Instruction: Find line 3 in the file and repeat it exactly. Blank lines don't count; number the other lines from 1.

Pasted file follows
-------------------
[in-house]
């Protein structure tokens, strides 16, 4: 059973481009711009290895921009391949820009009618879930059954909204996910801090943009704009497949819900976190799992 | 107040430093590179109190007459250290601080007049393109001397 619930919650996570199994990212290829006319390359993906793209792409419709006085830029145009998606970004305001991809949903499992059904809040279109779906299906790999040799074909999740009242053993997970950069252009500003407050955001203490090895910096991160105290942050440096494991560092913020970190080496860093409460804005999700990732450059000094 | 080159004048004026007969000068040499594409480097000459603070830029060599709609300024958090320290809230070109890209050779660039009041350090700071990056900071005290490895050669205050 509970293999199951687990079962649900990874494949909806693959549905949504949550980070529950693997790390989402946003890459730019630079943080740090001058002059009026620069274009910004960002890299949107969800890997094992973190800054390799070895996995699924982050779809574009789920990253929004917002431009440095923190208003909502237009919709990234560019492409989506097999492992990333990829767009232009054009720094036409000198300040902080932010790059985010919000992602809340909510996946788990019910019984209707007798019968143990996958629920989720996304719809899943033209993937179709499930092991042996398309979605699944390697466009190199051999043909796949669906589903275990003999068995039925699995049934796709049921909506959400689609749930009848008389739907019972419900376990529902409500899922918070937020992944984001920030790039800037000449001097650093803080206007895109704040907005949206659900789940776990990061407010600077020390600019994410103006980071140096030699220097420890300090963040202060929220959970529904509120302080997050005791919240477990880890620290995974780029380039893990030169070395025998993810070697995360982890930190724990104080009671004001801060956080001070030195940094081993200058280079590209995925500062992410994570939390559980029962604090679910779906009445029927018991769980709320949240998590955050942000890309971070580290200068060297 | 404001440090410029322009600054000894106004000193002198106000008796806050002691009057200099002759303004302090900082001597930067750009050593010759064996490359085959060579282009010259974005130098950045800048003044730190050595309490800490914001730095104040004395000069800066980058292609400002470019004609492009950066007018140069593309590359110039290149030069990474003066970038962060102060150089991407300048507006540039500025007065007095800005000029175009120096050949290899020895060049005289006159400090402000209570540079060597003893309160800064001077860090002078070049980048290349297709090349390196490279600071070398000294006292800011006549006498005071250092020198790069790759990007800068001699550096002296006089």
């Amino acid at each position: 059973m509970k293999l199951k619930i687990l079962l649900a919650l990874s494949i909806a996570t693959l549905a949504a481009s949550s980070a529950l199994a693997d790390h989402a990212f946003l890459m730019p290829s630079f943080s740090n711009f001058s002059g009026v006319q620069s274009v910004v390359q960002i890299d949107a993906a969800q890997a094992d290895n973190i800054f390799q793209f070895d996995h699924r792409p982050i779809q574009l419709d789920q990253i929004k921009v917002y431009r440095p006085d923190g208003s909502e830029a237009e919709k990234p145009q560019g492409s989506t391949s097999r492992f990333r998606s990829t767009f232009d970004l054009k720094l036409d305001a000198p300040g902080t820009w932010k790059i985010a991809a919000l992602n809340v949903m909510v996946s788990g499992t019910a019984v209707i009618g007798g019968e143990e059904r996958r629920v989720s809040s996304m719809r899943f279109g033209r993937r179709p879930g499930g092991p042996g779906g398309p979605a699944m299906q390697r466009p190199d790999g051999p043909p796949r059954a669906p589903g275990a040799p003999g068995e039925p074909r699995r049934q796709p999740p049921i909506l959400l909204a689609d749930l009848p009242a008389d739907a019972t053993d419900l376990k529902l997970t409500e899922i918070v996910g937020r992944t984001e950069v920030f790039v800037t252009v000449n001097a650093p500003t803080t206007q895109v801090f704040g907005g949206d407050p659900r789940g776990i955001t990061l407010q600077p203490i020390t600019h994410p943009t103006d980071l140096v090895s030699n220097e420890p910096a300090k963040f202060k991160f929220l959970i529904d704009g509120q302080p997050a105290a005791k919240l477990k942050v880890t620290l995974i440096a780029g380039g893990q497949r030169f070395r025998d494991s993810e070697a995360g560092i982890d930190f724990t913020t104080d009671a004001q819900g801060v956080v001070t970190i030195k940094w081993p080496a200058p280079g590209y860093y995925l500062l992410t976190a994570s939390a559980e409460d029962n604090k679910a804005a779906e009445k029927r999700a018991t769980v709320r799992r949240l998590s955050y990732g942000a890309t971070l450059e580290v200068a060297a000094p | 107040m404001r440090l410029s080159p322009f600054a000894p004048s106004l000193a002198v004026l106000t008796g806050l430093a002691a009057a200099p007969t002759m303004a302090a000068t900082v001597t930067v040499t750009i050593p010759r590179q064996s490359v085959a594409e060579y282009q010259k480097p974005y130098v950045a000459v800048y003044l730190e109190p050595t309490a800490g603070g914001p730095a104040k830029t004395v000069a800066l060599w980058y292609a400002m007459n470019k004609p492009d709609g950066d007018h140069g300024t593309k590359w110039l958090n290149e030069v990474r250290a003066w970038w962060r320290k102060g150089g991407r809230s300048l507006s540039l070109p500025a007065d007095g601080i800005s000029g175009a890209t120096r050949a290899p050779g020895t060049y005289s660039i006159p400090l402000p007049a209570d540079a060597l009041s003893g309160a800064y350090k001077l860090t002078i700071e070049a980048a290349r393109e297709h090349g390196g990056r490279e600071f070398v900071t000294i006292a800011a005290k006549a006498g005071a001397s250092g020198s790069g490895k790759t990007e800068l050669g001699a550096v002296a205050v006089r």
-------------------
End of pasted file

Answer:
């Amino acid at each position: 059973m509970k293999l199951k619930i687990l079962l649900a919650l990874s494949i909806a996570t693959l549905a949504a481009s949550s980070a529950l199994a693997d790390h989402a990212f946003l890459m730019p290829s630079f943080s740090n711009f001058s002059g009026v006319q620069s274009v910004v390359q960002i890299d949107a993906a969800q890997a094992d290895n973190i800054f390799q793209f070895d996995h699924r792409p982050i779809q574009l419709d789920q990253i929004k921009v917002y431009r440095p006085d923190g208003s909502e830029a237009e919709k990234p145009q560019g492409s989506t391949s097999r492992f990333r998606s990829t767009f232009d970004l054009k720094l036409d305001a000198p300040g902080t820009w932010k790059i985010a991809a919000l992602n809340v949903m909510v996946s788990g499992t019910a019984v209707i009618g007798g019968e143990e059904r996958r629920v989720s809040s996304m719809r899943f279109g033209r993937r179709p879930g499930g092991p042996g779906g398309p979605a699944m299906q390697r466009p190199d790999g051999p043909p796949r059954a669906p589903g275990a040799p003999g068995e039925p074909r699995r049934q796709p999740p049921i909506l959400l909204a689609d749930l009848p009242a008389d739907a019972t053993d419900l376990k529902l997970t409500e899922i918070v996910g937020r992944t984001e950069v920030f790039v800037t252009v000449n001097a650093p500003t803080t206007q895109v801090f704040g907005g949206d407050p659900r789940g776990i955001t990061l407010q600077p203490i020390t600019h994410p943009t103006d980071l140096v090895s030699n220097e420890p910096a300090k963040f202060k991160f929220l959970i529904d704009g509120q302080p997050a105290a005791k919240l477990k942050v880890t620290l995974i440096a780029g380039g893990q497949r030169f070395r025998d494991s993810e070697a995360g560092i982890d930190f724990t913020t104080d009671a004001q819900g801060v956080v001070t970190i030195k940094w081993p080496a200058p280079g590209y860093y995925l500062l992410t976190a994570s939390a559980e409460d029962n604090k679910a804005a779906e009445k029927r999700a018991t769980v709320r799992r949240l998590s955050y990732g942000a890309t971070l450059e580290v200068a060297a000094p | 107040m404001r440090l410029s080159p322009f600054a000894p004048s106004l000193a002198v004026l106000t008796g806050l430093a002691a009057a200099p007969t002759m303004a302090a000068t900082v001597t930067v040499t750009i050593p010759r590179q064996s490359v085959a594409e060579y282009q010259k480097p974005y130098v950045a000459v800048y003044l730190e109190p050595t309490a800490g603070g914001p730095a104040k830029t004395v000069a800066l060599w980058y292609a400002m007459n470019k004609p492009d709609g950066d007018h140069g300024t593309k590359w110039l958090n290149e030069v990474r250290a003066w970038w962060r320290k102060g150089g991407r809230s300048l507006s540039l070109p500025a007065d007095g601080i800005s000029g175009a890209t120096r050949a290899p050779g020895t060049y005289s660039i006159p400090l402000p007049a209570d540079a060597l009041s003893g309160a800064y350090k001077l860090t002078i700071e070049a980048a290349r393109e297709h090349g390196g990056r490279e600071f070398v900071t000294i006292a800011a005290k006549a006498g005071a001397s250092g020198s790069g490895k790759t990007e800068l050669g001699a550096v002296a205050v006089r």